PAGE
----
I had a great time capturing the silhouettes of the row of coconut trees against a splendid sunset, I was lost in what I was doing and forgot I had a companion.
When I looked behind me I realized that the once magnificent, well-lit, lively hotel was now a sad, lonely abandoned building. Thick grass had grown on the beachfront, somehow fencing the structure in and creating an image so forlorn that it would have moved to tears those who had seen the hotel, which once hosted Japan’s imperial couple, in its heyday.
In the gathering dusk, the hotel looked like a scene from a horror movie. It stood there, dark and menacing and my imagination started to play tricks on me. I trained my zoom lens on the rooms and almost expected a face to peer from one of the windows. I was getting scared and actually jumped when my companion tapped me on the shoulder.
We made our way slowly to one of my favorite wedding venues on island, St. Angelo Chapel, which was a few yards away.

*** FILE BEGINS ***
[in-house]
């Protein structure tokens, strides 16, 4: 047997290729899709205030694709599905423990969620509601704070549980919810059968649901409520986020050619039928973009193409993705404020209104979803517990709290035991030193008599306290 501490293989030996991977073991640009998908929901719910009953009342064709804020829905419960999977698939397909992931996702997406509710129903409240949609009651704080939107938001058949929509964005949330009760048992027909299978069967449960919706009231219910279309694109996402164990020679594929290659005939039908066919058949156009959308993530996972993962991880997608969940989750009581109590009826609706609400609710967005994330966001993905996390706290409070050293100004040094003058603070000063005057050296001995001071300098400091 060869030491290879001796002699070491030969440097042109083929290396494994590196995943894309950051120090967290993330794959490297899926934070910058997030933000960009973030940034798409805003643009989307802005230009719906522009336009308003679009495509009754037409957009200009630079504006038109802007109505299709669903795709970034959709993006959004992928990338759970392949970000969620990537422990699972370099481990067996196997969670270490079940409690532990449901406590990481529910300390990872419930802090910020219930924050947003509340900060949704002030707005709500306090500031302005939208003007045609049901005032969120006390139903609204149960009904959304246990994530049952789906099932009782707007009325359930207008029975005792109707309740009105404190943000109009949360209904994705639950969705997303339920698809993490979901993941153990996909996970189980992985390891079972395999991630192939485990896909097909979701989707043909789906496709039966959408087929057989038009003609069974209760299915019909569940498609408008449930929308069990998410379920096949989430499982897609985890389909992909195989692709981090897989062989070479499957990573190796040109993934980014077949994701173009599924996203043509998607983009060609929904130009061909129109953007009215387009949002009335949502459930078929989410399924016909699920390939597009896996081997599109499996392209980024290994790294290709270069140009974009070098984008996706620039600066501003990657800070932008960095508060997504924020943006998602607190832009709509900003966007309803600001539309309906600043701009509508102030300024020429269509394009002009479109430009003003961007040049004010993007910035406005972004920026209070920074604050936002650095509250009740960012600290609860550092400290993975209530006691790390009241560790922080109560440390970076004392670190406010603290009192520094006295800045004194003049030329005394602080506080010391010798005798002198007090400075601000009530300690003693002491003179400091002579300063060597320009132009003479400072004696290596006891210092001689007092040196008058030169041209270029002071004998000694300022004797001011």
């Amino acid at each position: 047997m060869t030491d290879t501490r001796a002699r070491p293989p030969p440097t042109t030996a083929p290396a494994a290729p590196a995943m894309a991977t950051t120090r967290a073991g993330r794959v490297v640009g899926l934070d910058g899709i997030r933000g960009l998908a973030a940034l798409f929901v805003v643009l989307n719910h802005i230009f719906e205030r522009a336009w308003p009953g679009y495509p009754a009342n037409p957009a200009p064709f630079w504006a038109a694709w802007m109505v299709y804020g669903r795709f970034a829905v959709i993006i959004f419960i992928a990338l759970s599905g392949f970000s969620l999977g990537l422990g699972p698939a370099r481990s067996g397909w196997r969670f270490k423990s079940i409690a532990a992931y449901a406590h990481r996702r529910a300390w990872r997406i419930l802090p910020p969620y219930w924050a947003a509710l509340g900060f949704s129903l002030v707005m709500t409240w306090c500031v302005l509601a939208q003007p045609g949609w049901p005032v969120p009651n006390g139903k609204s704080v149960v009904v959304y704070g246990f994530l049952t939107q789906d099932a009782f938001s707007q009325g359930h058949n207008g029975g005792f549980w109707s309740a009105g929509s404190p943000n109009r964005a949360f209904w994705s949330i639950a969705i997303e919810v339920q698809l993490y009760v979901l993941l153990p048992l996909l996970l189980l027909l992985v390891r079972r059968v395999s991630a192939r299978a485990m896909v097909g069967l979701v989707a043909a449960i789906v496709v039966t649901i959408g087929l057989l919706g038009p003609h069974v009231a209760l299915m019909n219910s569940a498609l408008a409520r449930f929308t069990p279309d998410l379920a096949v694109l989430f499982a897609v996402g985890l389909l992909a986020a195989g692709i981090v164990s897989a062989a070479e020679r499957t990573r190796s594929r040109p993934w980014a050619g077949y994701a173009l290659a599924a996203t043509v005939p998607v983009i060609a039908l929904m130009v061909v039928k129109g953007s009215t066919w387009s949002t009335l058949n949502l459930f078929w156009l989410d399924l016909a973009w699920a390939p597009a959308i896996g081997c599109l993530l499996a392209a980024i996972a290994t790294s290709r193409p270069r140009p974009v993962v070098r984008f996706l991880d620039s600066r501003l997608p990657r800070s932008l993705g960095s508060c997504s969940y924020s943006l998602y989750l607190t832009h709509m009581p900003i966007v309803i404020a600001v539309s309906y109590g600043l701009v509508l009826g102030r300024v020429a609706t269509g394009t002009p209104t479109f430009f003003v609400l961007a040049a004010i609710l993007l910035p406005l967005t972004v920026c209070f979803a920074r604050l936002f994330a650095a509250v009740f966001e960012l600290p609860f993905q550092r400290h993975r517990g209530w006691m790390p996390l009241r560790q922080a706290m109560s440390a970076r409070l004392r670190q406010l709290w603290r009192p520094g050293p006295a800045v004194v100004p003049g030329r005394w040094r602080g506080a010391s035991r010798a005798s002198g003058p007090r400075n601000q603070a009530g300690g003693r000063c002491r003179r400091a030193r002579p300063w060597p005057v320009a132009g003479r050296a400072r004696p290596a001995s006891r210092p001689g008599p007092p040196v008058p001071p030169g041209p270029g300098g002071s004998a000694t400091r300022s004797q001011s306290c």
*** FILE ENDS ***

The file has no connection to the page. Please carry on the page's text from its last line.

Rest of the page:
Despite the fact the Palms Resort closed down three years ago, the chapel is still used for weddings. The lawn was still manicured, and the chapel did not show any signs of the desolation and abandonment that Palms Resort now exuded. The chapel was a separate world by itself.
We went around it, careful not to touch anything while taking photos. A few minutes later, I was startled again and this time by the silhouette of a man approaching us from across the bridge. He asked what we were doing. We learned that the men fishing on the shore were security guards who alerted another guard about our presence.
We explained that we were just taking photos and were leaving, which we were only too glad to do. We made our way back to our car at Paopao Beach and left for home.
I was hesitant to download my photos from my memory cards, sad to see such a big hotel transformed into yet another abandoned structure.
But I saw no faces peeking out of the hotel windows in any of my photos. If you get the chance, visit the Palms Resort beachfront at twilight, you will see what I mean.
First published at the Marianas Variety here: http://www.mvariety.com/special-features/around-the-island/59396-the-glory-that-was-the-palms-beachfront